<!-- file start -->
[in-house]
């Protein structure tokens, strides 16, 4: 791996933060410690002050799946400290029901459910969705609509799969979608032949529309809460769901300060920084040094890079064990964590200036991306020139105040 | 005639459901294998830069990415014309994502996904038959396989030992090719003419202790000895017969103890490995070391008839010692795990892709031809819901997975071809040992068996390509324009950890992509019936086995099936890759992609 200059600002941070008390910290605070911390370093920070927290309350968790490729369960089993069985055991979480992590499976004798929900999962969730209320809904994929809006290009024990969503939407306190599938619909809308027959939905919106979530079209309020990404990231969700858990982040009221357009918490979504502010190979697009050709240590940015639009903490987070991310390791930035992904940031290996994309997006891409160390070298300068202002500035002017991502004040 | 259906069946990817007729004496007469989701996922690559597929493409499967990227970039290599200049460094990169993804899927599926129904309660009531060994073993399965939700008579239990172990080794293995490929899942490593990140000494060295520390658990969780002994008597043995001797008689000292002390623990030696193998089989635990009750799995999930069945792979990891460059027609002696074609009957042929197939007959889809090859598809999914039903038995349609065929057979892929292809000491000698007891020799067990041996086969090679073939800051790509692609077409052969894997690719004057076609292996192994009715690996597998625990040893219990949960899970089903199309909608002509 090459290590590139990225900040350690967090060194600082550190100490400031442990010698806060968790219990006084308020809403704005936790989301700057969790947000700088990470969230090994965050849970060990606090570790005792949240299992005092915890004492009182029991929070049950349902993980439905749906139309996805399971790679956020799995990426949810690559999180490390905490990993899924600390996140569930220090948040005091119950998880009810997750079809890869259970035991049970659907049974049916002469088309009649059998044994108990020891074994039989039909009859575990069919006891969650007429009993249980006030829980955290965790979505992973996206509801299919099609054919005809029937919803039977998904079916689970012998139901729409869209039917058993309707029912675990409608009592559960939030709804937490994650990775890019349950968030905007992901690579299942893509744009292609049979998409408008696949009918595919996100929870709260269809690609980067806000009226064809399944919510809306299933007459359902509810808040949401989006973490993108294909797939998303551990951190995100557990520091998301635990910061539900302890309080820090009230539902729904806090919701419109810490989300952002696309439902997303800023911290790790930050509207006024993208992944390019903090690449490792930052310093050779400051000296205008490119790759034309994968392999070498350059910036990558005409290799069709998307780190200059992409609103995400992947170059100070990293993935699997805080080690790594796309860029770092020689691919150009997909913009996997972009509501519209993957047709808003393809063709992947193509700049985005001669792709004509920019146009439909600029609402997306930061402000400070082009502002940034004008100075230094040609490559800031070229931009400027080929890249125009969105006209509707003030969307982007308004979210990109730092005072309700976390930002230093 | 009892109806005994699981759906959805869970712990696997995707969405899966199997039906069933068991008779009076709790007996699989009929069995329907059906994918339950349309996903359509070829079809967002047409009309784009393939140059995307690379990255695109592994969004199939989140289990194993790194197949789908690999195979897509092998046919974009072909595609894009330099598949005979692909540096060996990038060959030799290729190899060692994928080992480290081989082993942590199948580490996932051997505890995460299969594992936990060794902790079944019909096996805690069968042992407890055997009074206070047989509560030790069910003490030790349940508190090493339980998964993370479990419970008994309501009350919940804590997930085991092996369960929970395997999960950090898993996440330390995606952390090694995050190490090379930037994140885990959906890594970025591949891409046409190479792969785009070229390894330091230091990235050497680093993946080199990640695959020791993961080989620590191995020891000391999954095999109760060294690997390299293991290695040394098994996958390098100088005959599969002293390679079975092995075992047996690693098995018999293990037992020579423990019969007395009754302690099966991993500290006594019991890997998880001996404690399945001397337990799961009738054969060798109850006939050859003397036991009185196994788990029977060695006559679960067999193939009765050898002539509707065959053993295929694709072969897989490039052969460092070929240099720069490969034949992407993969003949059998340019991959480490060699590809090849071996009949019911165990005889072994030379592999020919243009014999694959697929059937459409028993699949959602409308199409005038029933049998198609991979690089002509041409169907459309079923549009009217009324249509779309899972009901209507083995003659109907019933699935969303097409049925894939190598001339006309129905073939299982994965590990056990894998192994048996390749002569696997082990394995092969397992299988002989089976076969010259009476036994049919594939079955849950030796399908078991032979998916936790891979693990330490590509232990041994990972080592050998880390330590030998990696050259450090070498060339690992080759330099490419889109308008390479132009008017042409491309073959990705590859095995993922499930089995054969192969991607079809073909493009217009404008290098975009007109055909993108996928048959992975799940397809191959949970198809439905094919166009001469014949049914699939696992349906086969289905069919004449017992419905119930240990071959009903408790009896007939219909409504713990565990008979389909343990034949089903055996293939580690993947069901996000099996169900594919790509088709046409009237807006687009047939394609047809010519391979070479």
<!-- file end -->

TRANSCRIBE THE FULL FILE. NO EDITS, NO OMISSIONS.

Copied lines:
[in-house]
């Protein structure tokens, strides 16, 4: 791996933060410690002050799946400290029901459910969705609509799969979608032949529309809460769901300060920084040094890079064990964590200036991306020139105040 | 005639459901294998830069990415014309994502996904038959396989030992090719003419202790000895017969103890490995070391008839010692795990892709031809819901997975071809040992068996390509324009950890992509019936086995099936890759992609 200059600002941070008390910290605070911390370093920070927290309350968790490729369960089993069985055991979480992590499976004798929900999962969730209320809904994929809006290009024990969503939407306190599938619909809308027959939905919106979530079209309020990404990231969700858990982040009221357009918490979504502010190979697009050709240590940015639009903490987070991310390791930035992904940031290996994309997006891409160390070298300068202002500035002017991502004040 | 259906069946990817007729004496007469989701996922690559597929493409499967990227970039290599200049460094990169993804899927599926129904309660009531060994073993399965939700008579239990172990080794293995490929899942490593990140000494060295520390658990969780002994008597043995001797008689000292002390623990030696193998089989635990009750799995999930069945792979990891460059027609002696074609009957042929197939007959889809090859598809999914039903038995349609065929057979892929292809000491000698007891020799067990041996086969090679073939800051790509692609077409052969894997690719004057076609292996192994009715690996597998625990040893219990949960899970089903199309909608002509 090459290590590139990225900040350690967090060194600082550190100490400031442990010698806060968790219990006084308020809403704005936790989301700057969790947000700088990470969230090994965050849970060990606090570790005792949240299992005092915890004492009182029991929070049950349902993980439905749906139309996805399971790679956020799995990426949810690559999180490390905490990993899924600390996140569930220090948040005091119950998880009810997750079809890869259970035991049970659907049974049916002469088309009649059998044994108990020891074994039989039909009859575990069919006891969650007429009993249980006030829980955290965790979505992973996206509801299919099609054919005809029937919803039977998904079916689970012998139901729409869209039917058993309707029912675990409608009592559960939030709804937490994650990775890019349950968030905007992901690579299942893509744009292609049979998409408008696949009918595919996100929870709260269809690609980067806000009226064809399944919510809306299933007459359902509810808040949401989006973490993108294909797939998303551990951190995100557990520091998301635990910061539900302890309080820090009230539902729904806090919701419109810490989300952002696309439902997303800023911290790790930050509207006024993208992944390019903090690449490792930052310093050779400051000296205008490119790759034309994968392999070498350059910036990558005409290799069709998307780190200059992409609103995400992947170059100070990293993935699997805080080690790594796309860029770092020689691919150009997909913009996997972009509501519209993957047709808003393809063709992947193509700049985005001669792709004509920019146009439909600029609402997306930061402000400070082009502002940034004008100075230094040609490559800031070229931009400027080929890249125009969105006209509707003030969307982007308004979210990109730092005072309700976390930002230093 | 009892109806005994699981759906959805869970712990696997995707969405899966199997039906069933068991008779009076709790007996699989009929069995329907059906994918339950349309996903359509070829079809967002047409009309784009393939140059995307690379990255695109592994969004199939989140289990194993790194197949789908690999195979897509092998046919974009072909595609894009330099598949005979692909540096060996990038060959030799290729190899060692994928080992480290081989082993942590199948580490996932051997505890995460299969594992936990060794902790079944019909096996805690069968042992407890055997009074206070047989509560030790069910003490030790349940508190090493339980998964993370479990419970008994309501009350919940804590997930085991092996369960929970395997999960950090898993996440330390995606952390090694995050190490090379930037994140885990959906890594970025591949891409046409190479792969785009070229390894330091230091990235050497680093993946080199990640695959020791993961080989620590191995020891000391999954095999109760060294690997390299293991290695040394098994996958390098100088005959599969002293390679079975092995075992047996690693098995018999293990037992020579423990019969007395009754302690099966991993500290006594019991890997998880001996404690399945001397337990799961009738054969060798109850006939050859003397036991009185196994788990029977060695006559679960067999193939009765050898002539509707065959053993295929694709072969897989490039052969460092070929240099720069490969034949992407993969003949059998340019991959480490060699590809090849071996009949019911165990005889072994030379592999020919243009014999694959697929059937459409028993699949959602409308199409005038029933049998198609991979690089002509041409169907459309079923549009009217009324249509779309899972009901209507083995003659109907019933699935969303097409049925894939190598001339006309129905073939299982994965590990056990894998192994048996390749002569696997082990394995092969397992299988002989089976076969010259009476036994049919594939079955849950030796399908078991032979998916936790891979693990330490590509232990041994990972080592050998880390330590030998990696050259450090070498060339690992080759330099490419889109308008390479132009008017042409491309073959990705590859095995993922499930089995054969192969991607079809073909493009217009404008290098975009007109055909993108996928048959992975799940397809191959949970198809439905094919166009001469014949049914699939696992349906086969289905069919004449017992419905119930240990071959009903408790009896007939219909409504713990565990008979389909343990034949089903055996293939580690993947069901996000099996169900594919790509088709046409009237807006687009047939394609047809010519391979070479």